Armed violence can be reduced through a strategy of deterrence
Canada has seen an increase in gun violence in recent years. In recent months, Montreal and its suburbs have experienced numerous shootings, with a few deaths, including bystanders. There were also several shootings near Vancouver and Toronto.
In 2020, there were 277 firearm homicides in Canada, the highest number since 1991. It goes without saying that some intervention is needed to solve a problem that has become costly and harmful to society, not to mention the victims and their relatives. .
At the moment, however, the only strategies suggested by politicians and law enforcement are to increase the number of police or to suppress. This puzzles me. My research on the issue of criminal networks and the scientific literature suggests that there are other, more effective ways to solve this problem.
Read more: Prevention is the most effective way to reduce gun violence
Do more police mean less violence? Not according to a systematic review of studies that have looked at the question.
Although an increase in police resources has been shown to have, at best, a small effect on crime in general, it has not been found to have a specific impact on violent crime. Moreover, these police strategies create social tensions and discriminatory processes and increase the risk of victimization, which runs counter to a comprehensive solution.
In addition to being quite inefficient, these strategies are inefficient and represent considerable costs for taxpayers.
But we can learn from other innovative strategies that have been implemented elsewhere in the world. Although not widely implemented in Canada to date, these solutions, based on problem-oriented policing, promise better results in addressing gun violence.
Target the problem at the source
Rather than simply reacting to each event, as is currently the case with gun violence, problem-oriented policing, as its name suggests, promotes a proactive approach to crime, targeting the problem at its source.
Specifically, the strategy emphasizes deterrence. This strategy specifically targets individuals or groups at risk of committing violent acts and aims to deter violent behavior by leveraging the threat of sanctions and the potential benefits of refraining from violent acts.
Concretely, interventions based on targeted deterrence involve both police services and community representatives who collaborate to initiate a discussion with people at high risk of being involved in violent crimes. The purpose of this discussion is to communicate clear incentives to avoid violence and incentives to engage in it.
Incentives and disincentives
Once identified, offenders receive information on the availability of various services in their community. Incentives include employment assistance, psychosocial intervention, training and community support programs.
Elements of deterrence are also invoked: the people we meet are informed of the increased legal sanctions to which they and their relatives are exposed if they continue to commit acts of violence. This increased penalty may be specific to violent acts, but it may also be extended to other less serious offences. For example, if a gang increases its level of violence, more attention may be given to the group’s drug-trafficking activities overall.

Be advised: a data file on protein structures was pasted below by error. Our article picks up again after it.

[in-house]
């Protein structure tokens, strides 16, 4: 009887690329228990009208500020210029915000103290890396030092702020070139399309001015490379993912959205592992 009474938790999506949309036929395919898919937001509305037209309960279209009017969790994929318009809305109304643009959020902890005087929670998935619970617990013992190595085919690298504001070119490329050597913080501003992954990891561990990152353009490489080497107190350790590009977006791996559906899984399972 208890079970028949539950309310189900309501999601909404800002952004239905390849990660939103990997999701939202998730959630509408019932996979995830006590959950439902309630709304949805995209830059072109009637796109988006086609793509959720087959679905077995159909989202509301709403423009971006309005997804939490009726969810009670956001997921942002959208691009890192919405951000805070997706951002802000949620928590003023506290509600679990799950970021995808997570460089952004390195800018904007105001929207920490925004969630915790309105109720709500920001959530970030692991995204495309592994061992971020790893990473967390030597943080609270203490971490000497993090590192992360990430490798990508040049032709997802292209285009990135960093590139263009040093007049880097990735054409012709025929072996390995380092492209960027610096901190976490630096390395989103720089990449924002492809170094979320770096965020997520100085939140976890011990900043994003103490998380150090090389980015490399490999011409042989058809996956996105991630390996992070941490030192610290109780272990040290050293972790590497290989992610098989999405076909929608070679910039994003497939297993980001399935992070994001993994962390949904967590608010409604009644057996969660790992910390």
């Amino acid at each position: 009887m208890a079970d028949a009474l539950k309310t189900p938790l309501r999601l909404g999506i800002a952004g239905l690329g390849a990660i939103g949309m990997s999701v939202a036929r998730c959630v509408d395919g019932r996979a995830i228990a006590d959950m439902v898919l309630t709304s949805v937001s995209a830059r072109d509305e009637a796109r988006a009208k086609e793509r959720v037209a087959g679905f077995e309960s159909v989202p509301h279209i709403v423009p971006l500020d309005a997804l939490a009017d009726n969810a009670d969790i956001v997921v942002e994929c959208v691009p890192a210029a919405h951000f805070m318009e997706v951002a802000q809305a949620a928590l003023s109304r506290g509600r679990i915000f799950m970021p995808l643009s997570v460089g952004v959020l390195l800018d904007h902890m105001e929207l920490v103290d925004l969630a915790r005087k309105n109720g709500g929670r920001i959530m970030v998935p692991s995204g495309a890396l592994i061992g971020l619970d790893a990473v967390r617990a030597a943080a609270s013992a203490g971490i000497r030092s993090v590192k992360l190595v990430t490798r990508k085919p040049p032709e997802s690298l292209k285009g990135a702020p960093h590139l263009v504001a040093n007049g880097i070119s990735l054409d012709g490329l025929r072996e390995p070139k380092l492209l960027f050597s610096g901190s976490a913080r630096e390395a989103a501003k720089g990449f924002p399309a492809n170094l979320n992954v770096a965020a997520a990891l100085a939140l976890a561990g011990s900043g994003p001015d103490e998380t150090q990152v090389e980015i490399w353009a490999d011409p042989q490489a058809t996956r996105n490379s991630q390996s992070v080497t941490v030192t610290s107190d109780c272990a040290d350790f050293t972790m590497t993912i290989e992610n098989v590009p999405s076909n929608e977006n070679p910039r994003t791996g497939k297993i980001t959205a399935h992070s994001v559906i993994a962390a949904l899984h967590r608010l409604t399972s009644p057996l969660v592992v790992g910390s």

Going beyond a simple carrot and stick strategy, targeted deterrence initiatives aim to reduce opportunities for individuals to commit acts of violence, engage the local community as a partner in the process, and improve law enforcement and community relations.
The group rather than the individual
These programs can take many forms, but the most effective is based on the Operation Ceasefire model introduced in Boston in the 1990s.
This violence reduction strategy targets gangs as groups rather than individuals. In these programs, justice, social services and community organizers are encouraged to engage directly with violent groups, to express their moral and legal concerns about the violence they have suffered, to offer sincere help to those who want it and to implement strategic law enforcement campaigns against those who continue their violent behavior.
These strategies have shown very encouraging results. A systematic review of 24 studies evaluating programs of this nature concluded that they had significant effects in reducing gun violence.
For example, in one of our studies, we found that implementing such a program in New Haven, Connecticut reduced gun violence by gangs by 73%. In addition, through the process of disseminating information among members of criminal groups, associates of individuals encountered in these programs have also obtained benefits from these interventions.
This observed decrease is much more effective and efficient than simply increasing the number of police officers working without an overall strategy aimed at the cause of the problem, or that does not involve community members.
To our knowledge, such an intervention strategy does not exist in Quebec. The Quebec government has announced $2 million in prevention projects in seven Montreal boroughs, such as upgrading sports and cultural facilities. But repressive strategies have received more than double the investment than those focused on prevention.
There is no good reason not to implement these kinds of programs, which have been proven elsewhere in the world. It is time to think about the question of armed violence in a global way, in terms of prevention, rather than through reactive and strictly repressive measures.